Halloween Moon

I love it when a plan comes together …

One of the pleasures for me of landscape photography is figuring out when natural events, such as tides and full moons, will occur in specific locations and being ready to photograph them.

For a while now I have been hoping to photograph a full moon rising against a well known landmark. I have in fact planned several possible locations for particular seasons when the moon will be in a particular location in the sky. Today, Halloween 2020 that place was to be Glastonbury Tor.

As usual I spent much of the day watching the weather forecast and agonising over weather the moon might or might not be visible at dusk. In the end I made the trip down to Glastonbury and boy was I glad that I did.

The moon rose veiled in light cloud which diffused its light and added some interest to the sky. The group of Halloween celebrators on the top of the Tor gave some added interest and the one person that stood still and looked directly at the moon for the duration of the exposure was a superb bonus.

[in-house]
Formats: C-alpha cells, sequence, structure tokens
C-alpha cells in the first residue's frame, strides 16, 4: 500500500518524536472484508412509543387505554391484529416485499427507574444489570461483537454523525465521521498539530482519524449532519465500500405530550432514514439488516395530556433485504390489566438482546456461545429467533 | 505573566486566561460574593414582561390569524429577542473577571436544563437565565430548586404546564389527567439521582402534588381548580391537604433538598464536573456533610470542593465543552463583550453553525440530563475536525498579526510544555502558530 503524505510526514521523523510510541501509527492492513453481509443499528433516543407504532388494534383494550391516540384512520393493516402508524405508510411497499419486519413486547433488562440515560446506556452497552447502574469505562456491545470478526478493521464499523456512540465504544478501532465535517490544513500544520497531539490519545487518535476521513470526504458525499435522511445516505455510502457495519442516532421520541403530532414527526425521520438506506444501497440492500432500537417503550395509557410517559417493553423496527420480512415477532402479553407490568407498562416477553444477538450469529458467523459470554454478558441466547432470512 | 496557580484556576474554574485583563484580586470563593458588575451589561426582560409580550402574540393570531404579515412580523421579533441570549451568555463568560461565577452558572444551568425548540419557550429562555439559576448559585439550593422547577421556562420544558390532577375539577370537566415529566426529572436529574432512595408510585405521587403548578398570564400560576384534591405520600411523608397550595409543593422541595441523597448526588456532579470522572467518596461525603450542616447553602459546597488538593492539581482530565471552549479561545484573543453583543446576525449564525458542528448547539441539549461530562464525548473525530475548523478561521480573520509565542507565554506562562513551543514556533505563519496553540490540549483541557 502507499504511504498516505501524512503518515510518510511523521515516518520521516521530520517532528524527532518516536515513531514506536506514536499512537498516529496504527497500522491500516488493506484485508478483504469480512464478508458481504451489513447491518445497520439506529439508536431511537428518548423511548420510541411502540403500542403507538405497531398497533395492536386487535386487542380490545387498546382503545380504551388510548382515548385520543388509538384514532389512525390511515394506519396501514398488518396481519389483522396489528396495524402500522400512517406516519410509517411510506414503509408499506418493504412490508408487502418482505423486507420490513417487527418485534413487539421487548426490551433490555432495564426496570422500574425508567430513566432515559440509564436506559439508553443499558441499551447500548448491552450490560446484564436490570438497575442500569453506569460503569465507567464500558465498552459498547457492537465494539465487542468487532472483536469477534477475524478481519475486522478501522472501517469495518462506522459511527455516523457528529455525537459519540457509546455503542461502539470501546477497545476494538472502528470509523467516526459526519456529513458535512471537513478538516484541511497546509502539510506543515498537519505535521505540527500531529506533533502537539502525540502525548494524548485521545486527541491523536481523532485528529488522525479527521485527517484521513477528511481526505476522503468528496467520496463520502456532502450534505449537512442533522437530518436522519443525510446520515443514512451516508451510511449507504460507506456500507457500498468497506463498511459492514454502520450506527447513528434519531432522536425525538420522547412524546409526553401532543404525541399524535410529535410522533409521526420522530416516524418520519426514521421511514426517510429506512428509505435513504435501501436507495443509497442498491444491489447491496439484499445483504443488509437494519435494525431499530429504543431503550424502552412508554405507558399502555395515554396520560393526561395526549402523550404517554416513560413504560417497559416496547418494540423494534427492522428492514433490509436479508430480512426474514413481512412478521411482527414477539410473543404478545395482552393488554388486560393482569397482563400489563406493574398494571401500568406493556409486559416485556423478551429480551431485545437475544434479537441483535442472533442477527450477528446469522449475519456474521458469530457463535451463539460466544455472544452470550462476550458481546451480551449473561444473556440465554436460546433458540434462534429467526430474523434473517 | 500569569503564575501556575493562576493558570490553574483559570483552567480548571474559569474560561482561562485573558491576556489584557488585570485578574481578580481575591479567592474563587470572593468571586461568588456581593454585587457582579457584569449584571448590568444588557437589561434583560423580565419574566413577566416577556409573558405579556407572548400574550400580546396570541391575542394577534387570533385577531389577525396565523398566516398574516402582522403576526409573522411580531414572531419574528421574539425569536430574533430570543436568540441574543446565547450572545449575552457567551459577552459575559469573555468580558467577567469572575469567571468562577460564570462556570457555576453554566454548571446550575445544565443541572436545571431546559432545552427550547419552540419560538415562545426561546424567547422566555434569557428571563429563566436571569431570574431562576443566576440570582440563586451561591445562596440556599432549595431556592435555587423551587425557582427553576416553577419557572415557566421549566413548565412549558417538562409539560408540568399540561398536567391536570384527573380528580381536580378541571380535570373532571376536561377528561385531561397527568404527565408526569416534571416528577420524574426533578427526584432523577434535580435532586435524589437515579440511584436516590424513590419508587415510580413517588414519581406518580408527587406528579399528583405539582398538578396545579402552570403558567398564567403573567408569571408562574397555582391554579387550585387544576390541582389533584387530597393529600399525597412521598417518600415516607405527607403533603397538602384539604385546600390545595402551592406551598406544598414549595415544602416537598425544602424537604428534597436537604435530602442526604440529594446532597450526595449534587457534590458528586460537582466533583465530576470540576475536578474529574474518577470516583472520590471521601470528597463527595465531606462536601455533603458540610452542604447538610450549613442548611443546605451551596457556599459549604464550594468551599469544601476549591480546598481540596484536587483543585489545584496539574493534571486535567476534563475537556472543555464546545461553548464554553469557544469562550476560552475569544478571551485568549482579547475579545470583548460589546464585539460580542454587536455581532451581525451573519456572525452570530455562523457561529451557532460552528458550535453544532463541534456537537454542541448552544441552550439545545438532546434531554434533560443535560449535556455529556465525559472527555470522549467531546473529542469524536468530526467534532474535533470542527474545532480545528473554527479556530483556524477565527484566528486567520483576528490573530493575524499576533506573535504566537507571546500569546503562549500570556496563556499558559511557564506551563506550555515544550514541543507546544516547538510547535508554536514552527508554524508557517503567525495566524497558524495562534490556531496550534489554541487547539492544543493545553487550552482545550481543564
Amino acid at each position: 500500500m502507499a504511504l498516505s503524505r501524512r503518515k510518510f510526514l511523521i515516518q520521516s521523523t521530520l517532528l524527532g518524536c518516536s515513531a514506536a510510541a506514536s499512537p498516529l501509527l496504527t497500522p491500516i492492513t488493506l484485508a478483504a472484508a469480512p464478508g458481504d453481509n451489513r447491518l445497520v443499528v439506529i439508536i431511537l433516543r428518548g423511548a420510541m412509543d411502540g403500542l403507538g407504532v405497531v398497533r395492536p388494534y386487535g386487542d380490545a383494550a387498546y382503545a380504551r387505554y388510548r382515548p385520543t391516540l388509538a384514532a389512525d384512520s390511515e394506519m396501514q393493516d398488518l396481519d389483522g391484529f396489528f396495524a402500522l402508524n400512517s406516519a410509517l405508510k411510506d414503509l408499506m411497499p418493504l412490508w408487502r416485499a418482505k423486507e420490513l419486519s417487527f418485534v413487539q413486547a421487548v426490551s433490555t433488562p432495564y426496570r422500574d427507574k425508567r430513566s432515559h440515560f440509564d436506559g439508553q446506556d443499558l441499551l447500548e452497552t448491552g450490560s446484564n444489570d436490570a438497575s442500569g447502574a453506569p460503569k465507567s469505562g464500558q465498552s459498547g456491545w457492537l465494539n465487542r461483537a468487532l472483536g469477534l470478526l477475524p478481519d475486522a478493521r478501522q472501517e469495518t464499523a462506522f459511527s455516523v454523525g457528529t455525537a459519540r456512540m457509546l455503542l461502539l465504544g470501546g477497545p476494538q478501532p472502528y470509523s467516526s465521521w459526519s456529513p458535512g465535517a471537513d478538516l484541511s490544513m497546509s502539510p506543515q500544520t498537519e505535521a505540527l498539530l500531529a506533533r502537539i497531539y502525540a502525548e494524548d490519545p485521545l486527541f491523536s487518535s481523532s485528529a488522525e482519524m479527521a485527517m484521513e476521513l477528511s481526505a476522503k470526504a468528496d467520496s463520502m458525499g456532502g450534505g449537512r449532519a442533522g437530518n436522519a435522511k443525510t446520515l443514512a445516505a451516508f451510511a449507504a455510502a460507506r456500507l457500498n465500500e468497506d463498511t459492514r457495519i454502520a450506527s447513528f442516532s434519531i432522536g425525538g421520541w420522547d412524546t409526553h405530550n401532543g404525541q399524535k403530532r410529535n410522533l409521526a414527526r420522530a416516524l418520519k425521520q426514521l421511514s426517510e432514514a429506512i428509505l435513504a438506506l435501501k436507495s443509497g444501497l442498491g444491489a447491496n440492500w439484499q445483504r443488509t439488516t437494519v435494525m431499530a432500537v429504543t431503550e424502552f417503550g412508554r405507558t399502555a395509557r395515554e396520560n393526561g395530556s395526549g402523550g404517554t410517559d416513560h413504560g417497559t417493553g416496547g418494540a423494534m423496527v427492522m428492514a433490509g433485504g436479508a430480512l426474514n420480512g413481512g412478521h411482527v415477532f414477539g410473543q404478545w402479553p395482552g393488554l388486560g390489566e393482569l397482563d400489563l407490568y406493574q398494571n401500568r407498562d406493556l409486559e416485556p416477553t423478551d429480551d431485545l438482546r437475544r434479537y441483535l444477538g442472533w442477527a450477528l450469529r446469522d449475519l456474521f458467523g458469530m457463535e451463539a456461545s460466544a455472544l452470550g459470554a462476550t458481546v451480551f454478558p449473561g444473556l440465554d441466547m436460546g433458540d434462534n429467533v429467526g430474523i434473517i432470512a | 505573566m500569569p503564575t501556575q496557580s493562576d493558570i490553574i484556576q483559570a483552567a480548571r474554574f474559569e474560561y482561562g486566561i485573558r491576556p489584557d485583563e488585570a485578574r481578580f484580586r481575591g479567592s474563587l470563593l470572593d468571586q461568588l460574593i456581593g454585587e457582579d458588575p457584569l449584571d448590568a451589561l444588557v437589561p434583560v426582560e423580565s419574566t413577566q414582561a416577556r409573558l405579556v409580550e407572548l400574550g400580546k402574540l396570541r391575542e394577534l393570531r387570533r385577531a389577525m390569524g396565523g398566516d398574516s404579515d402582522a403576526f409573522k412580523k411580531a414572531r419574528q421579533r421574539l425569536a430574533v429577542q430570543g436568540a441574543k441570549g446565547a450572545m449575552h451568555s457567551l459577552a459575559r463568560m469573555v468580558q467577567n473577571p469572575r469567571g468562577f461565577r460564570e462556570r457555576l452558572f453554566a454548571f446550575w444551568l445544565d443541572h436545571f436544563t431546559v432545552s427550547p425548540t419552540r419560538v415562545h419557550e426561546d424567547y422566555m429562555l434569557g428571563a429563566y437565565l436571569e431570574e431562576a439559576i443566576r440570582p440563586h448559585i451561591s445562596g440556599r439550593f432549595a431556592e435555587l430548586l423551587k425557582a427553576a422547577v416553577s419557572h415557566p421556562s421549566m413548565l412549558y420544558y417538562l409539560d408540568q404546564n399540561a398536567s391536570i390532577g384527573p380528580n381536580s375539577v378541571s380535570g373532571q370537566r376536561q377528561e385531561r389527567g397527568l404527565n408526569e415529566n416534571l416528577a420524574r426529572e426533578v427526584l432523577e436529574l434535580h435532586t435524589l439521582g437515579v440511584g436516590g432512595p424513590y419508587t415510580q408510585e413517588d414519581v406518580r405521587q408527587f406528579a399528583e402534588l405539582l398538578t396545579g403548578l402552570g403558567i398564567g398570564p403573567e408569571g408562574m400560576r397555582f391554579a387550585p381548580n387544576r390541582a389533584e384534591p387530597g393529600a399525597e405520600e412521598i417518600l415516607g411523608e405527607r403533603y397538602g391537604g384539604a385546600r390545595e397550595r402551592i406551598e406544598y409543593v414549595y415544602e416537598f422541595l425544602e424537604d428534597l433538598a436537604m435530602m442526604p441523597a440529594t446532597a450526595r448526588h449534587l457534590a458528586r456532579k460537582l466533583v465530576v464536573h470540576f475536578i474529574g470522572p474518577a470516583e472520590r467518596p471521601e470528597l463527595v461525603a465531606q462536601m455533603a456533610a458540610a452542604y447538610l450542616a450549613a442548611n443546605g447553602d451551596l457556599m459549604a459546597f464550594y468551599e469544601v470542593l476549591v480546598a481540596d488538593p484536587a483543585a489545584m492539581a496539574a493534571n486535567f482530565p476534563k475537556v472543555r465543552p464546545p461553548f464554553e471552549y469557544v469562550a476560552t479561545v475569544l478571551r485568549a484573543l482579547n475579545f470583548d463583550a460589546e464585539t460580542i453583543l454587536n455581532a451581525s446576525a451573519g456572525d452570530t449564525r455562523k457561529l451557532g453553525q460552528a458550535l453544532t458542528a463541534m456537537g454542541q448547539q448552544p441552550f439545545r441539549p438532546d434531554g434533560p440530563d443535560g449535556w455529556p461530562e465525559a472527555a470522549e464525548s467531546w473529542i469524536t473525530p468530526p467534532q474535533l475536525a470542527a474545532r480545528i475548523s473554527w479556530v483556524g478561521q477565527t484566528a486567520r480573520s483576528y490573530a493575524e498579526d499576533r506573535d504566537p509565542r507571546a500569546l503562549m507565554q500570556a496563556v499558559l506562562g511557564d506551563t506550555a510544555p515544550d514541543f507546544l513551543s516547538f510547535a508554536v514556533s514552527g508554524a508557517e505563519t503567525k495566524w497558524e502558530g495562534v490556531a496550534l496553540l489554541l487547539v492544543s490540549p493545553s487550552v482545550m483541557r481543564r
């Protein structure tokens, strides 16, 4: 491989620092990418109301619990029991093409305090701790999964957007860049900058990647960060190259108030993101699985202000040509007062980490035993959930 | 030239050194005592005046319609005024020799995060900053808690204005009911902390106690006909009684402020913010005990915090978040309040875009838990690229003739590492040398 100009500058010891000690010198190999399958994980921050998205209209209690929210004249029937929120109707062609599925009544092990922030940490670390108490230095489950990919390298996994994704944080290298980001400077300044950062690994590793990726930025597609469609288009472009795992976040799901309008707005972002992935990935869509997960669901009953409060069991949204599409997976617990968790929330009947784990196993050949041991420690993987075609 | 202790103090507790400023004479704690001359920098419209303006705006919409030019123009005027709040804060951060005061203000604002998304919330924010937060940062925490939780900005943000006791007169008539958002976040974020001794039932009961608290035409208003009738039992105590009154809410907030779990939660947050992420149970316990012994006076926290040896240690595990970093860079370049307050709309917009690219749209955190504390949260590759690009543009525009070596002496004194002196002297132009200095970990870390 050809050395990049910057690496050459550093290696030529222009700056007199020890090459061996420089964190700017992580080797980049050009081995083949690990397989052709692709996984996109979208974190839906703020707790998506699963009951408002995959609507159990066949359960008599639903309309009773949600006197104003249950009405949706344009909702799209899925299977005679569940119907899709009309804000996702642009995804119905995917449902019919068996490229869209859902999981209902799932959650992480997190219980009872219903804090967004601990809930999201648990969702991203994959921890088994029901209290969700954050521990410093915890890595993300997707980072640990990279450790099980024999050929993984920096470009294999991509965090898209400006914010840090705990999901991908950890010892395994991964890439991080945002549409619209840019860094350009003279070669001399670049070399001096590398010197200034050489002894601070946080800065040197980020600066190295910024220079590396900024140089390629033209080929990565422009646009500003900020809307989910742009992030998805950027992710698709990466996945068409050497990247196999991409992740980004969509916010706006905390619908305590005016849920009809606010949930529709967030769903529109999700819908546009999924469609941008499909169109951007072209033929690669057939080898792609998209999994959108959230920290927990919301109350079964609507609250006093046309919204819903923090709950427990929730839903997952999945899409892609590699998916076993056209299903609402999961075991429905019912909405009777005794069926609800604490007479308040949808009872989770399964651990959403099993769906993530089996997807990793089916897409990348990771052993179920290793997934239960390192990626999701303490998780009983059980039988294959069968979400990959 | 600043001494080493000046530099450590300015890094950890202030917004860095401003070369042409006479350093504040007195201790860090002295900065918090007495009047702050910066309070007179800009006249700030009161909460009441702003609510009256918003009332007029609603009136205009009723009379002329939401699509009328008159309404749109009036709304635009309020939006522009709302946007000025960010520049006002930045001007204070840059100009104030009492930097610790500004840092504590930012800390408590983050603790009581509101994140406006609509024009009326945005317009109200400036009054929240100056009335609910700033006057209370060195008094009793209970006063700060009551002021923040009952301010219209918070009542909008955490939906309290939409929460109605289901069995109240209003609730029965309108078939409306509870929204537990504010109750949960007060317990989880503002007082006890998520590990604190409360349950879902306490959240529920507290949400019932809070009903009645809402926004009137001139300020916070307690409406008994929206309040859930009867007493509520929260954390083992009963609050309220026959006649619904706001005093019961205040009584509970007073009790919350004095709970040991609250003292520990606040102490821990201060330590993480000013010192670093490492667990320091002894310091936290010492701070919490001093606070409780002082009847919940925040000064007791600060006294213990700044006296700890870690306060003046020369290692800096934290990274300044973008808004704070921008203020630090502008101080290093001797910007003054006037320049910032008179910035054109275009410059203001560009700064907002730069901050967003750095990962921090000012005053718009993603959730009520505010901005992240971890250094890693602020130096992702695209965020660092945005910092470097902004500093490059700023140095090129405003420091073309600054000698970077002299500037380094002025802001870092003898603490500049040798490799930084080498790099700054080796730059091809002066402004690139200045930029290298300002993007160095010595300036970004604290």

The full moon rises on Halloween 2020 veiled by thin clouds. A group of people watch it rise from beside the tower of St Michaels Church on Glastonbury Tor. (Doug King)

This is a blend of two exposures, one for the surface of the moon and one for the tower of St Michaels Church. Shortly after this, the moon disappeared behind much thicker cloud, signalling the end of my evening.

Coate Water Dawn

Generally by the middle of the week I am starting to get an itchy shutter finger. So, Thursday morning saw me make a quick dash up to Swindon to check out the old concrete diving structure at Coate Water. This was followed by an equally quick dash back again in time for a 9am client meeting.

The old diving structure at Coate Water is now simply a home for roosting pigeons. (Doug King)
The old diving structure at Coate Water is now simply a home for roosting pigeons. (Doug King)

Not my finest accomplishment perhaps, but much needed light therapy. At this time of the year we need to take whenever opportunities arise as who knows when the weather will allow again.

Porlock – Salt Marsh Skeletons

 

Porlock Marsh is a SSSI allowing the study of the transition of habitats, as the salt poisoned the existing vegetation and salt tolerant species took over. (Doug King)

I have wanted to make this photograph since I first encountered this tree, nine years ago. Unfortunately many other things have gotten in the way in the meantime and, on the rare occasions that the conditions might have come together, I was unavailable to travel down to Exmoor. Anyway, this weekend looked like it was lining up to present me with the shot and I was free.